Monday, June 02, 2014

Science and You! Building Class Community with Science Share

I have many favorite places in nature, and one of them is the rocky
summit of Mt. Gorham in Acadia National Park. 
The curriculum and prep for fourth grade is complete, and the focus is on leading students through the end of the program with care.

For the study side of life, I find myself beginning to embark on next year's focus, the teaching of fifth grade math and science.

I took a look at the newly revised science standards draft for Massachusetts, and found the following introduction to fifth grade science:

Grade 5: Overview
 Connections and Relationships in Systems

In grade 5, students model, provide evidence to support arguments, and obtain and display data about relationships and interactions among observable components of different systems. By studying systems grade 5 students learn that objects and organisms do not exist in isolation and that animals, plants and their environments are connected to, interact with, and are influenced by each other. They study the relationships between Earth and other nearby objects in the solar system and the impact of those relationships on patterns of events as seen from Earth. They learn about the relationship among elements of Earth’s systems through the cycling of water and human practices and processes with Earth’s resources. They also learn that matter and energy cycle through plants and animals, and the ecosystems within which they live. An ability to describe, analyze and model observable components of different systems is key to understanding the natural and designed world.

As I read over this summary, I notice so many connections to the Standards of Mathematical Practice with regard to intent, vocabulary, and action.  I also note that this introduction provides a great framework with which to begin the school year. We'll begin with a focus on students' favorite places in nature.  For summer study, I'll ask students to think about a favorite place in nature--a place they will use at the start of the year to introduce themselves to the class. Then at the start of the year, we'll get to know each other and the vocabulary of the science year with a project related to our favorite natural places. 

Science and You! Our Favorite Places in Nature

  • modelCreate a model of your favorite place in nature. Use a shoebox, drawing, clay model, fabric and/or other materials to create this model. 
Collect Data:
  • evidenceList evidence (examples) as a bulleted list of 4-5 sentences that demonstrate why this is a favorite place for you.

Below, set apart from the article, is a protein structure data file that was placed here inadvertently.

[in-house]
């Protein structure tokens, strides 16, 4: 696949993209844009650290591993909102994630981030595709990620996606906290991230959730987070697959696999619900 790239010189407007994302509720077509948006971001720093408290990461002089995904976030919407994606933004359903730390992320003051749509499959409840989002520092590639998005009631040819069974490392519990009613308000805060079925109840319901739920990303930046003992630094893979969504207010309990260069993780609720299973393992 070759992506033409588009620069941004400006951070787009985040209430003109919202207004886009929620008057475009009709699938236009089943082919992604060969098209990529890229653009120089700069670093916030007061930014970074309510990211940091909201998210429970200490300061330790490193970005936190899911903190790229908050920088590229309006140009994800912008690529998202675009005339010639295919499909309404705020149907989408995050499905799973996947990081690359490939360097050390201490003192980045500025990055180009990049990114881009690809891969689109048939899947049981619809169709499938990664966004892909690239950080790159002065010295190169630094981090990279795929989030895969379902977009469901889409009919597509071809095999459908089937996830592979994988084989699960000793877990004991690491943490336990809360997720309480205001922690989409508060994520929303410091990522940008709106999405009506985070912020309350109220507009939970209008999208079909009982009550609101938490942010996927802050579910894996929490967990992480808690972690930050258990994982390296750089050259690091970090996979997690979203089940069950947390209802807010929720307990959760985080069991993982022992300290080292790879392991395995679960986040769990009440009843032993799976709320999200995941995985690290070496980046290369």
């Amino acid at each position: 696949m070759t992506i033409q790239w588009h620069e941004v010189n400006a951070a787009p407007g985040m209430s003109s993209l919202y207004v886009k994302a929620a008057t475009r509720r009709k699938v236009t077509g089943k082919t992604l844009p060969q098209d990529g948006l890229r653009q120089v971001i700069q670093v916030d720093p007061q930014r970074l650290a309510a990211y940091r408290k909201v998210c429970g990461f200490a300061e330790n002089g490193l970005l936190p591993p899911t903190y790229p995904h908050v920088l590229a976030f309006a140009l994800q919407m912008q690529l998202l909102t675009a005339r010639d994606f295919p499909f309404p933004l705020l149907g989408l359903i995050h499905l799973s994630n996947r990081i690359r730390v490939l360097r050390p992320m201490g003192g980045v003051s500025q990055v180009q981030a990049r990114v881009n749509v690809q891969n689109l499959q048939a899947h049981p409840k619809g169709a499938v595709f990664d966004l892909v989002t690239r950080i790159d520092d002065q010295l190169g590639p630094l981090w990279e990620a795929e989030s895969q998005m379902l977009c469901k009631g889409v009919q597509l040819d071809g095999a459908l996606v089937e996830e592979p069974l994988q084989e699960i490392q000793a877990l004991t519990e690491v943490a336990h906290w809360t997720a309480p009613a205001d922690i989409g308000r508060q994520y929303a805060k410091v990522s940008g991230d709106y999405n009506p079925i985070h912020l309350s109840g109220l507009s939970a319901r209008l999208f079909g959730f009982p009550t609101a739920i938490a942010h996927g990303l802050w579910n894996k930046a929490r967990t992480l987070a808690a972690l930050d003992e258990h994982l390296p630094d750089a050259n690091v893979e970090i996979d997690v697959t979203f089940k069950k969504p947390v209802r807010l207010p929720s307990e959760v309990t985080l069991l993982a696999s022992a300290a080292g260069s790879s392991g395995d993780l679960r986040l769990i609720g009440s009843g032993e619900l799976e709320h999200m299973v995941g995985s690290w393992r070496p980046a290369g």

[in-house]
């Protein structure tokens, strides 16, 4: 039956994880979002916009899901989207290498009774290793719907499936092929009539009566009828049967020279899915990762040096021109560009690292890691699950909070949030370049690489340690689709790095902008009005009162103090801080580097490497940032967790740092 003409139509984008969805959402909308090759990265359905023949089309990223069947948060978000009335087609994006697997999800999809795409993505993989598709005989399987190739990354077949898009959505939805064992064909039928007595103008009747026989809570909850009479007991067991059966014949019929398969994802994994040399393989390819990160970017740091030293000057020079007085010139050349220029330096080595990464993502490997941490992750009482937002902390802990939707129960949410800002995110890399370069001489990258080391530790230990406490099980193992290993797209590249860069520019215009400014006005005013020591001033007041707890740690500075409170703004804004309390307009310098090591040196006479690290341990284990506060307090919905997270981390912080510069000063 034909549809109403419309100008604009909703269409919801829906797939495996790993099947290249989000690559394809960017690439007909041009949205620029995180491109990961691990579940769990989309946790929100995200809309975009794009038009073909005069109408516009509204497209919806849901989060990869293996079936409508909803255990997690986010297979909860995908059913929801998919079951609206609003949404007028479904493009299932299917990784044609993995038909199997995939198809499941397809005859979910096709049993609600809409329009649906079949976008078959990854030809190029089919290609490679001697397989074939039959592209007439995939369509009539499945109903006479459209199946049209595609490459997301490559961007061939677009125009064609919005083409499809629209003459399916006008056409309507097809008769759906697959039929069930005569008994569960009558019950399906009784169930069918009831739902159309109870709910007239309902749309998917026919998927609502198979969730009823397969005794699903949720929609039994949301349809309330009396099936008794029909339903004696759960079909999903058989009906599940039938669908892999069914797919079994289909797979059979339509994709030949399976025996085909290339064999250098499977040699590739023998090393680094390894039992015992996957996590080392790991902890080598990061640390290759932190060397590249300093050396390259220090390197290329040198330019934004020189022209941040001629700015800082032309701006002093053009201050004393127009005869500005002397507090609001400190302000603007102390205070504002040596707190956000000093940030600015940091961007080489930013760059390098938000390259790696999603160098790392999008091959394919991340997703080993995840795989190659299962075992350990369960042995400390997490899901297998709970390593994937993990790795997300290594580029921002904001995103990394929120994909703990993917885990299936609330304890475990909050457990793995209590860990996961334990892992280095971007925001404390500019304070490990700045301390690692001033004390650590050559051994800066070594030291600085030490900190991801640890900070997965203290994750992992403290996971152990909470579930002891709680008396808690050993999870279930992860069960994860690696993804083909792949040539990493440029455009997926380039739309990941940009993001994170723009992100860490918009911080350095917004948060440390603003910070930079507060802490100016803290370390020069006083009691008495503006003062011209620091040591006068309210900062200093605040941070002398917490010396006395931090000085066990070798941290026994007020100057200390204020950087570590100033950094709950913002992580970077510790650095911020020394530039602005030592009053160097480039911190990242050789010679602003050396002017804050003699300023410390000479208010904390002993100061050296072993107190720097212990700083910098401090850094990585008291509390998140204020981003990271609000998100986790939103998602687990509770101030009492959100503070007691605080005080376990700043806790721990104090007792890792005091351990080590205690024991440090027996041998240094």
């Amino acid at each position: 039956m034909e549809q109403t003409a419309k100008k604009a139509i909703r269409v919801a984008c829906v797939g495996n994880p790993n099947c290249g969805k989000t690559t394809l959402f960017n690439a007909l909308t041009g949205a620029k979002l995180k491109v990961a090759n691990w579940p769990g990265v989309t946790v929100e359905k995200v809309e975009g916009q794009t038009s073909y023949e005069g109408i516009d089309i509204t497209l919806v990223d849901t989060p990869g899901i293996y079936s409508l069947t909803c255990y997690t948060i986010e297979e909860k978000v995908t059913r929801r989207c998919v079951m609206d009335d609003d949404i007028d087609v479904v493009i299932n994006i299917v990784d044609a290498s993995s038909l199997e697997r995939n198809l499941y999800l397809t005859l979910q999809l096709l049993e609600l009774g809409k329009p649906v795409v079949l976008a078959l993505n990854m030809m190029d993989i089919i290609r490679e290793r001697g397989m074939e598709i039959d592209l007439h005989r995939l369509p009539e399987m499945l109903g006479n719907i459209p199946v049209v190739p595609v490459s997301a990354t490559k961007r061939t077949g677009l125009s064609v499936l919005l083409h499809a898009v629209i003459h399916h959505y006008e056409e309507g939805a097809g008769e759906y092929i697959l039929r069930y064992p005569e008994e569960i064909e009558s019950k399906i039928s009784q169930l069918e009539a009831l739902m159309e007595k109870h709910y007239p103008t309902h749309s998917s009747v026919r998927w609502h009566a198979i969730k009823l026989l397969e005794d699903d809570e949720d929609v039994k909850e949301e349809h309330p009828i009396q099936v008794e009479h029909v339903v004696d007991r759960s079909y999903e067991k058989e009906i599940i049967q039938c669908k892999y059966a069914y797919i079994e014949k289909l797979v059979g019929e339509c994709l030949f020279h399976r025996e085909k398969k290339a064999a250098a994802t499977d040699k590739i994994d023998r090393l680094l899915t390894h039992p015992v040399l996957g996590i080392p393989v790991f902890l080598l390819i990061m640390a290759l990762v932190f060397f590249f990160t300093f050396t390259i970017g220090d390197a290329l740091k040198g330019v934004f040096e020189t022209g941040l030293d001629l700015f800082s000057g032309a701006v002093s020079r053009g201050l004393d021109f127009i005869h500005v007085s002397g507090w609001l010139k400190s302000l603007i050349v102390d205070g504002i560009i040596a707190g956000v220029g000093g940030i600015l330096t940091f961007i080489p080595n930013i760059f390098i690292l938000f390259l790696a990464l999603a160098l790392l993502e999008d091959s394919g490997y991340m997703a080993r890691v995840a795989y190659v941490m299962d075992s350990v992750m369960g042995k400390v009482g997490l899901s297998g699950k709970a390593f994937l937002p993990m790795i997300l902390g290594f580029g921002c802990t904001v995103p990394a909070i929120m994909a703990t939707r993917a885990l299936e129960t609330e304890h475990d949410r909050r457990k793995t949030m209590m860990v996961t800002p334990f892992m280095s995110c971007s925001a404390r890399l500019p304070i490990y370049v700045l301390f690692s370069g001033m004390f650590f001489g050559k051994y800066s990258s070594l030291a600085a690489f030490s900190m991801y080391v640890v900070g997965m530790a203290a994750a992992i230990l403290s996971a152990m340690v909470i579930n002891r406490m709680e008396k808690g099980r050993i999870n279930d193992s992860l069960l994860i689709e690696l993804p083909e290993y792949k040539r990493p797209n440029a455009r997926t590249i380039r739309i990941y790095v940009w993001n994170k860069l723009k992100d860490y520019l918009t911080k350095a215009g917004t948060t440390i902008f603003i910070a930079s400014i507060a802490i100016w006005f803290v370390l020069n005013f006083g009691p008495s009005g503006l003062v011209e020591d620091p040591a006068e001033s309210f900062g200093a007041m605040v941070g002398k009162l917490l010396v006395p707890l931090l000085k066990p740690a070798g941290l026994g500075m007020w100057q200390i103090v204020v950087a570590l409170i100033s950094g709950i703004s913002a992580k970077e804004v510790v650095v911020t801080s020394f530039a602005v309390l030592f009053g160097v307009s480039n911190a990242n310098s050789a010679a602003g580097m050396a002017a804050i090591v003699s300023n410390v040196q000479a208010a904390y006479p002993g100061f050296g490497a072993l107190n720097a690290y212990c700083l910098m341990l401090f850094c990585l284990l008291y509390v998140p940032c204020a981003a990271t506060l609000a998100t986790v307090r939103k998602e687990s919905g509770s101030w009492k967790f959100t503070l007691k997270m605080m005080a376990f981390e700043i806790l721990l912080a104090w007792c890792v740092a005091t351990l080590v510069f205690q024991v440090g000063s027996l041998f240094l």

• observableObserve your special place online or in real time for ten minutes--list what you observe.
  • data (display data): Complete a data chart about this place listing your favorite objects and organisms in the place, and the numbers of each object.
  • relationships, interactionsTell how the organisms (living things) and objects in this environment interact and relate. 
  • patternsWhat patterns do you notice? 
  • elementsWhat elements do you notice?
  • cycle: Do you notice any evidence of cycles related to the organisms, resources, or objects in this place. 
  • natural world, designed worldWhat objects belong to the natural world, and what elements of this place below to the designed world. 
  • components, systems, ecosystem, organism, influenceHow do the organisms and objects in this place interact and influence each other as a system.  Draw a diagram to show how this ecosystem connects. 
Present Arguments with Evidence
  • arguments (support arguments)Write an argument that describes why this is a great place in nature. Use the 5-paragraph persuasive structure including argument introduction, 3 specific points with supporting evidence, and a closing paragraph that sums it all up. 
  • What do you think will happen to your favorite place in nature in the next year, ten years, 100 years?  
  • Why do you think this will happen?
  • What can we do to protect your favorite place. 
After connecting the most important vocabulary for the year's science study through this personal share, we'll then begin to tackle the essential questions below and our system-wide units one-by-one throughout the year.

Essential Questions:
  • What is a system?  
  • How do plants and animals connect and influence each other and their environment, and how does the environment (and the objects in it) influence plants and animals. 
  • How does the relationship between Earth and nearby objects in the solar system impact their relationships and patterns of events as seen from earth?
  • What are the elements of Earth's systems, and how does the cycling of water demonstrate the relationship of those resources with respect to human practices and processes? 
  • How does matter and energy cycle through plants and animals, and the ecosystems where they live? 
Current system-wide topics chart.